Community Right to Build Orders are one of a raft of initiatives introduced by the Localism Act 2011.
This Act was conceived to fulfil the Government’s stated commitment to decentralising control over public services, assets and planning from central government to local government and from local government to local communities. It includes new community rights, including the Community Right to Bid, Community Right to Challenge and Community Right to Build. These give communities explicit powers in the areas of local assets, local services, planning and development. The Act also introduced neighbourhood plans, that may be prepared by parish or town councils or designated neighbourhood forums.
If your community wants to construct or rebuild community buildings such as a community centre or community-led housing, a Community Right to Build Order could be the best route for you to take.
A Community Right to Build Order is a type of Neighbourhood Development Order and forms one of the neighbourhood planning tools introduced in the Localism Act 2011. It can be used to grant outline or full planning permission for specific development which complies with the order. For example: homes, shops, businesses, affordable housing for rent or sale, community facilities or playgrounds.
A Community Right to Build Order is put together by local people who can decide on the type, quantity and design of buildings they want, and in the locations they want them.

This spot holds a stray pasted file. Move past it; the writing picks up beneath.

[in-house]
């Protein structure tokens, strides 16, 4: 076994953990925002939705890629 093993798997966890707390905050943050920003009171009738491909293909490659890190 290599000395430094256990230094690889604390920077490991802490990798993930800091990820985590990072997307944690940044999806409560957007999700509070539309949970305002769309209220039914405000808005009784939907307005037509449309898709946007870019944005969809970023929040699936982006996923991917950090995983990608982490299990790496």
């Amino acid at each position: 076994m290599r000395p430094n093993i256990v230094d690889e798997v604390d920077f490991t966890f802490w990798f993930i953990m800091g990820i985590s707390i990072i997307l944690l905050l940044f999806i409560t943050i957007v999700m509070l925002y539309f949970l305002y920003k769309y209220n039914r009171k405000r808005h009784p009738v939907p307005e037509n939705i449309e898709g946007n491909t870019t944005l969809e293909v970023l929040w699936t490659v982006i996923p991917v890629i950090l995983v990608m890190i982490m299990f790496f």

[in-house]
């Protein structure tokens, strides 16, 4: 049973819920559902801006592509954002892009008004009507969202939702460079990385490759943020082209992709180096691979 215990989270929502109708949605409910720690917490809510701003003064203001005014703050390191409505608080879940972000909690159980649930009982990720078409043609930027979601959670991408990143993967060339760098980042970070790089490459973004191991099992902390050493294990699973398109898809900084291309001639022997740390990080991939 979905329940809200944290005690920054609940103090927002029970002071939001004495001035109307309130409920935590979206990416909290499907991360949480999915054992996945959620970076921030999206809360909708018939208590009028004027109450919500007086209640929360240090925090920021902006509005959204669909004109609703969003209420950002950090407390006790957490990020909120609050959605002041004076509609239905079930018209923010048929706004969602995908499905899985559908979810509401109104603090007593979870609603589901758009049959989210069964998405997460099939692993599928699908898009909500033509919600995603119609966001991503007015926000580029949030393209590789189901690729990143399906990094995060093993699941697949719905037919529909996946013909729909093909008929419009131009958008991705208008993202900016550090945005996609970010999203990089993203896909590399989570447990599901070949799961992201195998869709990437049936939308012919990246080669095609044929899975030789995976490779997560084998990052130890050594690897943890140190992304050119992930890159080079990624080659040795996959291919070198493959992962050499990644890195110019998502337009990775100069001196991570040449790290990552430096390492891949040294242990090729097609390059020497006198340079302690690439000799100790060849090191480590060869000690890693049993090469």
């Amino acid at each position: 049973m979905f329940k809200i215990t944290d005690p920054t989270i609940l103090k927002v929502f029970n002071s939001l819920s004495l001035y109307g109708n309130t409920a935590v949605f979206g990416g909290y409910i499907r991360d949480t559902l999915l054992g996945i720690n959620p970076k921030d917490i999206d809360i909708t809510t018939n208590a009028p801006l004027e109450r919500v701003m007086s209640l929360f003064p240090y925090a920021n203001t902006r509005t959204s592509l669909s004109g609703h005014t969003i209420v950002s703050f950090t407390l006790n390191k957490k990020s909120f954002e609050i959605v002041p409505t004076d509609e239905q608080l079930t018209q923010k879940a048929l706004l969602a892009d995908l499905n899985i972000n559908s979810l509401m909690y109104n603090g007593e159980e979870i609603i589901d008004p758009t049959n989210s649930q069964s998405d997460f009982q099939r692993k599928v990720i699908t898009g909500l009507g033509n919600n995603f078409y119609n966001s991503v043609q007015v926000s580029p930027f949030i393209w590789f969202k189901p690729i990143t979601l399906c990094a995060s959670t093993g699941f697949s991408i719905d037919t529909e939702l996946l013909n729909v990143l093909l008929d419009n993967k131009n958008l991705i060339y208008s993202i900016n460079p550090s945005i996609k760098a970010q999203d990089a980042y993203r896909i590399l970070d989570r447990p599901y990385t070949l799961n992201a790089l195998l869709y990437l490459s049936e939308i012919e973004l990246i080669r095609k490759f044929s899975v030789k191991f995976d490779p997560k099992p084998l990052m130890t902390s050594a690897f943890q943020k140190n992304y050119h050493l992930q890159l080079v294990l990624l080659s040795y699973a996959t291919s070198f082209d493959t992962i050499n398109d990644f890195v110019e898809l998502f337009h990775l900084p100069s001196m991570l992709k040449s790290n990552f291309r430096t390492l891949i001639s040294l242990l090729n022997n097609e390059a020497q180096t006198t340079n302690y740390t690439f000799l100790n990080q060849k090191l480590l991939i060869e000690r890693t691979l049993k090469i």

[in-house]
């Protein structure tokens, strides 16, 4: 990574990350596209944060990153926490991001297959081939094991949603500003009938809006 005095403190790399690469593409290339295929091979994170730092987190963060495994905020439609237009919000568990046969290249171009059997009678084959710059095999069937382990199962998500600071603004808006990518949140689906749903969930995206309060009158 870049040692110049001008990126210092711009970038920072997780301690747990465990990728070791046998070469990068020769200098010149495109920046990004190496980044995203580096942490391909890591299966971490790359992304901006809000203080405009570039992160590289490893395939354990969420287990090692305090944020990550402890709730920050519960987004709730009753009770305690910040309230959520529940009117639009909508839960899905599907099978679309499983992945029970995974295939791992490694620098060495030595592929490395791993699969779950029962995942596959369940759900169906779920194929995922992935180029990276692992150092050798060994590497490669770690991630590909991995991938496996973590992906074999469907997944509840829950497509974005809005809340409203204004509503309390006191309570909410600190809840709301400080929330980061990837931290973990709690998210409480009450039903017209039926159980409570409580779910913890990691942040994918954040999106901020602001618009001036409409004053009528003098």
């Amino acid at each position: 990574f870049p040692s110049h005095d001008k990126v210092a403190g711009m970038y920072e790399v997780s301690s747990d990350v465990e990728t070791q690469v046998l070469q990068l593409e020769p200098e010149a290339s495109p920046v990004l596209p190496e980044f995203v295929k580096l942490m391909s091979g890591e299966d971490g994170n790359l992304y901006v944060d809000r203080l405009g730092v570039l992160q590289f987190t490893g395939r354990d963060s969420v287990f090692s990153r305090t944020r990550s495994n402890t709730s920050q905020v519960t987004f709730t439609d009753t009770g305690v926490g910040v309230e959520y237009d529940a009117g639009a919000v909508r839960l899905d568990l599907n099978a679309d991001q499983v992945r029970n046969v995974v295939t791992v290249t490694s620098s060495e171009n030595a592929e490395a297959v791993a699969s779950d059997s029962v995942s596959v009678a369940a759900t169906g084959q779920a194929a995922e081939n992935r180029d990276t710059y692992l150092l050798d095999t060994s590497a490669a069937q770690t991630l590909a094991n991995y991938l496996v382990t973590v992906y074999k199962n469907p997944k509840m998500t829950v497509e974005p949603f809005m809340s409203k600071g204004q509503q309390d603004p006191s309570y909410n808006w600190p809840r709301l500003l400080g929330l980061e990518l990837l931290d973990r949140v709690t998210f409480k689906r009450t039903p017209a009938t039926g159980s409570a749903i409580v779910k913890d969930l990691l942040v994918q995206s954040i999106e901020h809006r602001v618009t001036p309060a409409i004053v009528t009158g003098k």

Once an order has been drawn up with the involvement of local people, it is publicised and consulted on before being submitted to your local planning authority. Your authority arranges for an independent examiner to test whether the order meets the relevant legal tests, such as ensuring it is in line with national planning policies and certain basic conditions. If the independent examiner gives their approval, the Order is put to a local referendum.
If more than 50 per cent of those who vote in the referendum are in favour of the Community Right to Build Order, it will be ‘made’ and planning permission will have been granted. What is important about this process is that the community gives permission for the building to go ahead – not the local authority as happens with a traditional planning application.
A Community Right to Build Order can be produced at the same time as a neighbourhood plan, or separately.
A particular advantage of using Community Right to Build is that where the community organisation decides to also undertake the development, then any profit generated by the project must stay within the community. So buildings constructed by the community organisation can only be disposed of, improved or developed in a way that benefits the community. The community organisation can also ensure certain provisions are put in place so that affordable housing remains affordable in perpetuity.
A Community Right to Build Order may only be prepared by parish and town councils and community organisations that meet certain legal requirements. For example those who live in the area must have a majority of the voting rights. This means it is under the control of people who know and care about the area.
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